Irish Startup DroneSAR to Make Search and Rescue Less Expensive, More Intuitive
Four tech-savvy Irishmen developed software compatible with all major off-the-shelf UAVs to make search and rescue operations universally accessible.
DroneSAR, an Irish start-up comprised of four tech, business, and search and rescue-savvy individuals in Donegal, Ireland, hope their software platform makes drone-based search and rescue missions a little more intuitive, cheaper, and slightly less complicated. According to local publication the Independent, the DroneSAR software was specifically developed to be compatible with the most popular, commercially available drone models, to reach as high an adoption rate as possible.
DroneSAR’s chief executive Oisin McGrath is a military helicopter instructor. The remaining founders Matthew Kelly, Leo Murray, and Gearoid O’ Briain bring their drone-savvy, network and satellite communications, and search and rescue expertise to the DroneSAR table. “This product could only be designed by a team with specific skill-sets, as it is designed for rescue teams, with huge input from the teams themselves,” said McGrath.
It was Matthew Kelly who, together with Leo Murray, rapidly assessed that using one drone to aerially locate a missing person was around three times faster than using a five-man ground team. “This was a eureka moment,” said McGrath, and one which led to the group teaming up with DJI retailers and Donegal Mountain Rescue to refine Kelly’s primitive software into an app that would eventually become DroneSAR as it operates today. While the app is already commercially available in Ireland, the journey wasn't entirely uncomplicated. Fortunately, the extensive research and development period led to a lot of discoveries that the DroneSAR team saw as primary areas of focus.
“Within the 18 months of research that we did with input from rescue teams all over the world, what became clear was that they were able to use a drone but they didn't have any automatic grid patterns, for example, and they weren’t able to share location with the SAR command and control people who were making decisions,” McGrath explained. “Decision-makers weren’t at the scene where it was operating and they weren’t able to see the live video. So basically it was just the drone pilots flying solo; there was no integration into their actual SAR system.” It was this purported lack of intercommunication that became the foundation for DroneSAR's product, and one the team realized could be alleviated by the internet, and sophisticated programming that allowed the app to prioritize certain actions instead of others.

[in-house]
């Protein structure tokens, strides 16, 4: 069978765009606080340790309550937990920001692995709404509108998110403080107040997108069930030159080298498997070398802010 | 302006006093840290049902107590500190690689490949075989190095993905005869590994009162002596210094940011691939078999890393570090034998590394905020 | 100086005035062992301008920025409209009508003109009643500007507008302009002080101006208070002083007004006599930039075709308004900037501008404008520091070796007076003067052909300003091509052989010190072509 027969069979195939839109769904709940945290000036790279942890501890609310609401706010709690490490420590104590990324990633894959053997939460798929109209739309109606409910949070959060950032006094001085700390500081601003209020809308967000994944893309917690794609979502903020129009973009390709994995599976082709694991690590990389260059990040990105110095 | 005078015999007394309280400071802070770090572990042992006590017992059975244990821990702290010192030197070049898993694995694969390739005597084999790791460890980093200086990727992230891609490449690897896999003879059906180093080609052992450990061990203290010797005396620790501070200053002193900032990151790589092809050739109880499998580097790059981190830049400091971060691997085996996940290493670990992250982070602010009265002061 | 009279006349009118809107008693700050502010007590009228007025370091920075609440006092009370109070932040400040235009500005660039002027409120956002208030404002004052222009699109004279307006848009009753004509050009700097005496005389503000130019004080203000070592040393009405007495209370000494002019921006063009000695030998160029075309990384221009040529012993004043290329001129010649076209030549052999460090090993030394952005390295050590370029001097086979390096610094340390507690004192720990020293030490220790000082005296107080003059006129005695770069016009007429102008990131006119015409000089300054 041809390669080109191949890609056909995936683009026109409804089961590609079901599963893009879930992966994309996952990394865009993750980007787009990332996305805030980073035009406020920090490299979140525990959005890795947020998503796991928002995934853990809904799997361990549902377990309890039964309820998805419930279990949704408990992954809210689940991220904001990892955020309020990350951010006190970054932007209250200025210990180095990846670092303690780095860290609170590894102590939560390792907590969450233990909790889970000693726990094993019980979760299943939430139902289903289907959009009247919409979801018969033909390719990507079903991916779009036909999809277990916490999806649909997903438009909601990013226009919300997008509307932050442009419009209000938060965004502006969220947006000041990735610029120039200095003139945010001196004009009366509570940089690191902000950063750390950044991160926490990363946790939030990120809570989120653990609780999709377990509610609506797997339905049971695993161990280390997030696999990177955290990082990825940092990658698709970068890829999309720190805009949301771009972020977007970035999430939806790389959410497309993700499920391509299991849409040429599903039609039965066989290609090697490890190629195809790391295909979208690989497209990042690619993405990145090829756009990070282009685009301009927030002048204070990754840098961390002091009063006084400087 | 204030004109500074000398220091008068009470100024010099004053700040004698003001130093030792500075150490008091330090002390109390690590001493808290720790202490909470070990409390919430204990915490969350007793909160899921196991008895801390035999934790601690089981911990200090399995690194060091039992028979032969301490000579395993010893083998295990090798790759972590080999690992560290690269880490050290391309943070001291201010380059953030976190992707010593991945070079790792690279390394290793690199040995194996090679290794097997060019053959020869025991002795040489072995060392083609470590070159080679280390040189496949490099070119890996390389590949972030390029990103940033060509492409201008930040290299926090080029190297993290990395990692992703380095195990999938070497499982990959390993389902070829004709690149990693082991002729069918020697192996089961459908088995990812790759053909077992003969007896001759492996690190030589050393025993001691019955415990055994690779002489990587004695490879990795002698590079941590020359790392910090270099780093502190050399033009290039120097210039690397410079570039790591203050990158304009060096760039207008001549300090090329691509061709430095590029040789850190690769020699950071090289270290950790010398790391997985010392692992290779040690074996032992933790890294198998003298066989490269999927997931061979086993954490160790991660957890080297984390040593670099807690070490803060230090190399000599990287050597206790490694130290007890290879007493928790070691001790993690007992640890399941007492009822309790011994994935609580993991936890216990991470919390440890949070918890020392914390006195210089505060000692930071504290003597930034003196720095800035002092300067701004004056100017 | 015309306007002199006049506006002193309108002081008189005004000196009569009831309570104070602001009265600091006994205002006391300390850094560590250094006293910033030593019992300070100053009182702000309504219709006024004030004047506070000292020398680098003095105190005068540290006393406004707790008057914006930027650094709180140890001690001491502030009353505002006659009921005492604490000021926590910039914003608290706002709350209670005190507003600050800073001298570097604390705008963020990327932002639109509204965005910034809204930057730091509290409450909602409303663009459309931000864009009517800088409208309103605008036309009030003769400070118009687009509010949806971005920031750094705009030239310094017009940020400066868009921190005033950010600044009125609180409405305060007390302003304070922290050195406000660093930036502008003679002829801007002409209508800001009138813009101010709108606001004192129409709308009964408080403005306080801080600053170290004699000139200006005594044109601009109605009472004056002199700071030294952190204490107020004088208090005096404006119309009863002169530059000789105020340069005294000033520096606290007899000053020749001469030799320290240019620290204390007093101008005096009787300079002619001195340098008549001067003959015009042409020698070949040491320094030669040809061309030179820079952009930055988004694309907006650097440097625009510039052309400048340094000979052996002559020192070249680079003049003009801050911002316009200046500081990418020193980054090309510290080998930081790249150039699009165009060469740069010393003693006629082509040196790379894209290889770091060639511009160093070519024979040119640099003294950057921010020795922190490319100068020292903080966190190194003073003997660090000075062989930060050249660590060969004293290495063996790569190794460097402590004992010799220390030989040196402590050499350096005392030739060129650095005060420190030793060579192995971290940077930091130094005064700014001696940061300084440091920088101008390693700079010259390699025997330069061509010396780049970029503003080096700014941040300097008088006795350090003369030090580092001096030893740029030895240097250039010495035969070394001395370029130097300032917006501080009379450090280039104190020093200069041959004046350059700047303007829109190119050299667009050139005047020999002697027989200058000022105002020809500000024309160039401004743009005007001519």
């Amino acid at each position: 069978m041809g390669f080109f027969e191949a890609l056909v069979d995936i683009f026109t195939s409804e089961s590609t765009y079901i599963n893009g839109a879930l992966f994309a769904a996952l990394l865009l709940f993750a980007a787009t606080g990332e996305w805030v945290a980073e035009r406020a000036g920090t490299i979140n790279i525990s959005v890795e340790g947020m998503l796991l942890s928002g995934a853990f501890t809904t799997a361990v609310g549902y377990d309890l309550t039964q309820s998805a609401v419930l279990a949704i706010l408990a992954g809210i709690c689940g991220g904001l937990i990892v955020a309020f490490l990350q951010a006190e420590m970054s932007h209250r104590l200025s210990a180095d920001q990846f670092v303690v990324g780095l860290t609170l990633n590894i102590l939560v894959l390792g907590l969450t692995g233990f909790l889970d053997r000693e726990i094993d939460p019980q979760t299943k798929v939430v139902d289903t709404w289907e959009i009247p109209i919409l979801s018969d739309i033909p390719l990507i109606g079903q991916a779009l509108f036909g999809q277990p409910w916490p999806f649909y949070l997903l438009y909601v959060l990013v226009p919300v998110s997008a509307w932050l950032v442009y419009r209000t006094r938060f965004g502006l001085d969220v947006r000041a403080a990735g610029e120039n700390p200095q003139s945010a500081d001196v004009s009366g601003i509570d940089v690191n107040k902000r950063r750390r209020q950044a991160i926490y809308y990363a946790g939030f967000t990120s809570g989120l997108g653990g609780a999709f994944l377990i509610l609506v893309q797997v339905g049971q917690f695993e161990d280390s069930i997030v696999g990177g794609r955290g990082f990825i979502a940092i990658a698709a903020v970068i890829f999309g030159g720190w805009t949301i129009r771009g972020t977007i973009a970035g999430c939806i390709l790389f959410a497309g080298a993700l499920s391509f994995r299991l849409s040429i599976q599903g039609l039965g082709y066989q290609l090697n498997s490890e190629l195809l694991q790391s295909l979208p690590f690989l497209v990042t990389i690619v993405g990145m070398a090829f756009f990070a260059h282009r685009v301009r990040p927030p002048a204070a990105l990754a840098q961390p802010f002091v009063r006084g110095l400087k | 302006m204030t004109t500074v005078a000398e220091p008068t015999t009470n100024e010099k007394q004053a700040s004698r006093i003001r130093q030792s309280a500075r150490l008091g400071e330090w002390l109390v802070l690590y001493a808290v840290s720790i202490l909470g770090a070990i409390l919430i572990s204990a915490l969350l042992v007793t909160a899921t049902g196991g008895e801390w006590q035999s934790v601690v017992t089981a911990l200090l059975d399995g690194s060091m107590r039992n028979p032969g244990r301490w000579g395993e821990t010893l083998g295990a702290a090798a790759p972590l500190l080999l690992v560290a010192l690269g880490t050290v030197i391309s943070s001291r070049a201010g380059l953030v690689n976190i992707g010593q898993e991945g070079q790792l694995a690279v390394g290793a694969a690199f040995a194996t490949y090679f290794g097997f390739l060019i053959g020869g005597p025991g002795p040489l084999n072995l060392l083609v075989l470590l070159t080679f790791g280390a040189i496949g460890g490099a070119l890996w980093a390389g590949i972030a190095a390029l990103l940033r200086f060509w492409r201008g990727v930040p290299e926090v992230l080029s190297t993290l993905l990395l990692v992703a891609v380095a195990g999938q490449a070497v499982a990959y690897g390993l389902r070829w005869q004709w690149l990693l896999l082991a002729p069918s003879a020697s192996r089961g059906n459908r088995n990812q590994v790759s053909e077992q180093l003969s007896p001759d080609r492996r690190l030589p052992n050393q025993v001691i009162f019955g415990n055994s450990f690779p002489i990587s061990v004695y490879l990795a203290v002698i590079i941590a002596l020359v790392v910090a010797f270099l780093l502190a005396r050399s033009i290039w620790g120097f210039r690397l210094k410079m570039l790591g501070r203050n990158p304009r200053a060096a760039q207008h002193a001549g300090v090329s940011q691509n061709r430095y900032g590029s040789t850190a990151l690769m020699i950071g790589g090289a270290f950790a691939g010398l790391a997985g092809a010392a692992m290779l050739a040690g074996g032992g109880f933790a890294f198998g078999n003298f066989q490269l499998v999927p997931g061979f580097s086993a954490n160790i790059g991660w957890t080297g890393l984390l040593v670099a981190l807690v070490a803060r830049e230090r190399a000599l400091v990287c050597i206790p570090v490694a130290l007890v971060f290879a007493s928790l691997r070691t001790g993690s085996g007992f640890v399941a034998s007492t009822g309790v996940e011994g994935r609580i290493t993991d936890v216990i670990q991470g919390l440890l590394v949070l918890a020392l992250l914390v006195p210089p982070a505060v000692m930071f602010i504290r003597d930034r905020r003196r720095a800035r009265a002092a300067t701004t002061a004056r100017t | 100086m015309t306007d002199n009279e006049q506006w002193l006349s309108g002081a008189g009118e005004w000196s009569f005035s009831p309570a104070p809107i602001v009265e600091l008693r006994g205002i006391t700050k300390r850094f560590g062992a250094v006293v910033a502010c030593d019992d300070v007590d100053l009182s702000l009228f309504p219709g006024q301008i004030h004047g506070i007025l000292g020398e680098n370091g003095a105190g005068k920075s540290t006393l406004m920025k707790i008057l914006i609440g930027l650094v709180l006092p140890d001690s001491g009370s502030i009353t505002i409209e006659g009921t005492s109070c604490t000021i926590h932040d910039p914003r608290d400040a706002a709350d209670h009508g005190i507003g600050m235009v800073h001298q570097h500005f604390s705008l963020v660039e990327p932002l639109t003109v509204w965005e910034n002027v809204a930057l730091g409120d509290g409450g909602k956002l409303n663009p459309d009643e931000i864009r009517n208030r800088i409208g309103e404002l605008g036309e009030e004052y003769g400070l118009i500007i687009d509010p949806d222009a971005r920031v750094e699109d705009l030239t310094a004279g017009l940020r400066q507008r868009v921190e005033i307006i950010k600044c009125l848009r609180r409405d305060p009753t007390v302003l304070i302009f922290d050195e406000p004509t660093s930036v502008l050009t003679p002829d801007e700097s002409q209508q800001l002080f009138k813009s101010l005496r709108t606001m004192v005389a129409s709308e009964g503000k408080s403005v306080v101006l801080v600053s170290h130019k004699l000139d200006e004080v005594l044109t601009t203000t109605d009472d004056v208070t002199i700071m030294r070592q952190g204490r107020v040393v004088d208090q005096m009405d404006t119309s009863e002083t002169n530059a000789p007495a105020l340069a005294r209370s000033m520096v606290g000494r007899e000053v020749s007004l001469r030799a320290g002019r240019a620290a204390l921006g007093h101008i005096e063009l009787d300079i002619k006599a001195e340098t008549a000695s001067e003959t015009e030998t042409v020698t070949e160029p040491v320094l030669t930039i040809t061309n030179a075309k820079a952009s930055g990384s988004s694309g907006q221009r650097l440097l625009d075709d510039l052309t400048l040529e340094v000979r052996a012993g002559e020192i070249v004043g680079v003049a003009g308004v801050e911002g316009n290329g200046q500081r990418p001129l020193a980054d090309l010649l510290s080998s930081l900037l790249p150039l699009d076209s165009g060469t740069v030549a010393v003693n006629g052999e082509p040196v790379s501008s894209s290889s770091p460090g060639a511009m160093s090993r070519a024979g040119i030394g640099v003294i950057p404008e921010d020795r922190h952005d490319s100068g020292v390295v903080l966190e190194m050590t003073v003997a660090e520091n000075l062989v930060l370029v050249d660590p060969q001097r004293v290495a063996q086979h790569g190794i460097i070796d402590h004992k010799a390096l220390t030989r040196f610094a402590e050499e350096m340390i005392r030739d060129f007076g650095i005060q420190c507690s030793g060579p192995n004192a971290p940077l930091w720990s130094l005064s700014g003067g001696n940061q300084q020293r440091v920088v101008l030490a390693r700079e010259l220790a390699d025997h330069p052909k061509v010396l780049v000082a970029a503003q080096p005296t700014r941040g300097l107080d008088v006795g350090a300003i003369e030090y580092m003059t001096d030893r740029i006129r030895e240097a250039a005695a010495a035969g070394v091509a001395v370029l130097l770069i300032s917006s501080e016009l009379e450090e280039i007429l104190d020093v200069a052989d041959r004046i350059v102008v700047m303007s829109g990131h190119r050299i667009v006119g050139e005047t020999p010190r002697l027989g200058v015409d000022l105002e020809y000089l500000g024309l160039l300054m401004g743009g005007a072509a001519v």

This quickly led to the DroneSAR team to implement a web element into its product, in order for users to remotely log-on and observe the drone’s camera feed or track its location, from all over the world. The software is additionally capable of performing specific aerial search patterns which are designed automatically by the program, based on altitude, field of view, battery life, and probability of detection variables.
For search and rescue organizations around the globe, who realistically can’t afford high-end drones and the requisite software necessary to effectively, semi-autonomously locate missing persons, DroneSAR’s features are pretty impressive for software targeting standard, popular drone models. Price, in the end, was a major development factor which, in many ways, helped shape the team’s product.
“At the moment, we’re getting 25 minutes on these smaller drones that we use but we are aiming squarely at the commercially available drones costing [1,000 euros ($1,171)] or [2,000 euros ($2,342)],” said McGrath. “Many teams don’t have the money to spend on a [40,000 euros ($46,841)] drone, or else their entire budget for the year would have gone.”
The DroneSAR team has already received 1,200 individual inquiries regarding availability of its app (which is coming soon, with monthly or annual price-rates available), as well as the attention of industry titans such as the European Space Agency, the European Satellite Navigation Competition, and the Copernicus Incubator Programme. On top of that, it isn’t just search and rescue organizations keen on implementing DroneSAR’s software into their business models, but security companies, pollution control groups, and humanitarian disaster relief organizations.
Ultimately, the inspiring tale of four Irishmen and their deep motivation to do some good with the skills they have, is just another story of what one can accomplish in this nascent, fertile drone industry of ours. With a little programming skill, the right decision-making in terms of hardware, and a focus on what urged them to start this project in the first place, DroneSAR already seems to be growing into functional, helpful, independent business of its own.
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